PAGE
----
Study: One in 10 Teen Girls Has an Eating Disorder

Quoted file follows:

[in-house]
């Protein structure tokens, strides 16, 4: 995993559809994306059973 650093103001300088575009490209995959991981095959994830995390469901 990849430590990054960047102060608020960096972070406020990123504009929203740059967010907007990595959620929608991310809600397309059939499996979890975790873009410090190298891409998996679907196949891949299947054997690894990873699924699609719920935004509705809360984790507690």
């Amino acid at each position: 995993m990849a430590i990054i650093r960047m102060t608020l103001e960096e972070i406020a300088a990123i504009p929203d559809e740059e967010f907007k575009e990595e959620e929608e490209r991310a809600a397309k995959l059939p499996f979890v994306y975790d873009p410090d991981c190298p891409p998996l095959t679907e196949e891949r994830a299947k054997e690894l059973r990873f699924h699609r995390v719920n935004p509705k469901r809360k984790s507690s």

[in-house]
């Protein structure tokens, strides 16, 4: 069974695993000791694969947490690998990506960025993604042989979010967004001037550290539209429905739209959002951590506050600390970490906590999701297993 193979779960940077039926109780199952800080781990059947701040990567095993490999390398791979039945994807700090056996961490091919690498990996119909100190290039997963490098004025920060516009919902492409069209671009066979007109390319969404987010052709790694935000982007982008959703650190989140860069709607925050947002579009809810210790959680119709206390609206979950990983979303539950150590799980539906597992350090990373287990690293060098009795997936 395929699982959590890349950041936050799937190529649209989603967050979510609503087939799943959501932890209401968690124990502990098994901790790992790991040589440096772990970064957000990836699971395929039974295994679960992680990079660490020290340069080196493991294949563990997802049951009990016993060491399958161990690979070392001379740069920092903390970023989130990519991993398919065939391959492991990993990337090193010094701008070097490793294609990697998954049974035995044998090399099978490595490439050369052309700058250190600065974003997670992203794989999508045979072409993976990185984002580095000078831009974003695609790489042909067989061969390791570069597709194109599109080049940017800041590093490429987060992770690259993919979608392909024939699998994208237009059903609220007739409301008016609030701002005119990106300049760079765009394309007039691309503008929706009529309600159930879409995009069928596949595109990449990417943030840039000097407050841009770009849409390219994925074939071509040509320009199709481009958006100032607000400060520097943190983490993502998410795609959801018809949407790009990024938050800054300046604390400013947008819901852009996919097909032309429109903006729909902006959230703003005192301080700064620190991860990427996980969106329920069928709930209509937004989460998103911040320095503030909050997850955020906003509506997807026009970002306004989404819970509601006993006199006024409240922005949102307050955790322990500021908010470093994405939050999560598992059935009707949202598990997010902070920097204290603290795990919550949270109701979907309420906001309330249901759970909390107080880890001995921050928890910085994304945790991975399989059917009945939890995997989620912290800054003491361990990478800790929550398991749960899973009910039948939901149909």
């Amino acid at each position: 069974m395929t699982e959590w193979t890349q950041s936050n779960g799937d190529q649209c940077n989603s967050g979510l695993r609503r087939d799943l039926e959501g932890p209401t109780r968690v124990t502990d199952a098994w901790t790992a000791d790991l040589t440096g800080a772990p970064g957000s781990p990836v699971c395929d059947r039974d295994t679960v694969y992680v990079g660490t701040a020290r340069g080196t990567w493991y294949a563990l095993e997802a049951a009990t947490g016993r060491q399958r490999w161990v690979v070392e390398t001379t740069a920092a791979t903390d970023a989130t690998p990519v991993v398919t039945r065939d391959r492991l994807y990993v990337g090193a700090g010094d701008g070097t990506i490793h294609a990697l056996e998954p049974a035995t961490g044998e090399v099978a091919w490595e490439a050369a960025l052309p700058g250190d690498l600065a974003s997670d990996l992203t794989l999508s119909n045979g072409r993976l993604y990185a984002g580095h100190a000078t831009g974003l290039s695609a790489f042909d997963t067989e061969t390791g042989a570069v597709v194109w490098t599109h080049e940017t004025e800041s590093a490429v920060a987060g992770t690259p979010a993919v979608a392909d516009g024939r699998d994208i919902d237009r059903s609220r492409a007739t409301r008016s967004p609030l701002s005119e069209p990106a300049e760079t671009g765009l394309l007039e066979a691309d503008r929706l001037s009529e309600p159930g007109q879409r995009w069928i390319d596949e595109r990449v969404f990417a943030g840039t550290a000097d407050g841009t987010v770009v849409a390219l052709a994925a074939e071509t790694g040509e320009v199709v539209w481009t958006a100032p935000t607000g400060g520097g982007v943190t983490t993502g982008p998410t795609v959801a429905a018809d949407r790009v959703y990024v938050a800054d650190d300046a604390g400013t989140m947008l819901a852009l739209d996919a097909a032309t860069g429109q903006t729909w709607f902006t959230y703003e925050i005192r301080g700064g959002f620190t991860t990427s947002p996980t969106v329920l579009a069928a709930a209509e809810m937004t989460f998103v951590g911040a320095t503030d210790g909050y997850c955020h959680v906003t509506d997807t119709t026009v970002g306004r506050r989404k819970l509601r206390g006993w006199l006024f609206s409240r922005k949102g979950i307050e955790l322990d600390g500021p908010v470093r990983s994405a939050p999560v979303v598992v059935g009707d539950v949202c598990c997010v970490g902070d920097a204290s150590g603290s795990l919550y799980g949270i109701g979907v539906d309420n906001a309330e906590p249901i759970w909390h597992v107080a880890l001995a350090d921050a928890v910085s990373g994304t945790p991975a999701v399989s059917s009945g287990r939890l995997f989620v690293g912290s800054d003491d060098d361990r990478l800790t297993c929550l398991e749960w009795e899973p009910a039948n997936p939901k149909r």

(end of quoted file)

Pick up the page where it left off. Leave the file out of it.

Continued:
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Young people—both girls and boys—are developing eating disorders in increasing numbers, according to a UK study published in BMJ Open. Based on the numbers of patients attending general practitioners, medical experts found that one in ten teenage girls has an eating disorder. The highest rates of new cases were among girls ages 15 to 19 and boys ages ten to 14. The data also showed that there was a 13% jump in new cases diagnosed each year between 2003 and 2009. “Modern society exerts pressure for children and young people to be perfect, to look perfect and be high achievers,” says study researcher Dr. Nadia Micali of the Institute of Child Health, University College in London. “Boys are starting to suffer as girls did in the past. It’s a mix of genes and environment, nature and nurture, but the reality is we don’t know enough about what causes eating disorders yet.” While diagnoses of anorexia and bulimia have stayed mostly consistent, there has been a “significant increase” in other eating disorders, including binge eating. Micali says that doctors are becoming more aware of eating disorders, which could partially explain the increase in diagnoses, but she adds: “I suspect these figures are an under-estimate, with many not going to their GP with symptoms that are just as bad.” Studies done in the US have found similar data, with research suggesting that 80% of 10-year-old girls have already dieted at least once, and 70% of 6- to 12-year-old girls want to lose weight. The rate of development of new eating disorder cases in the US has been increasing steadily since 1950.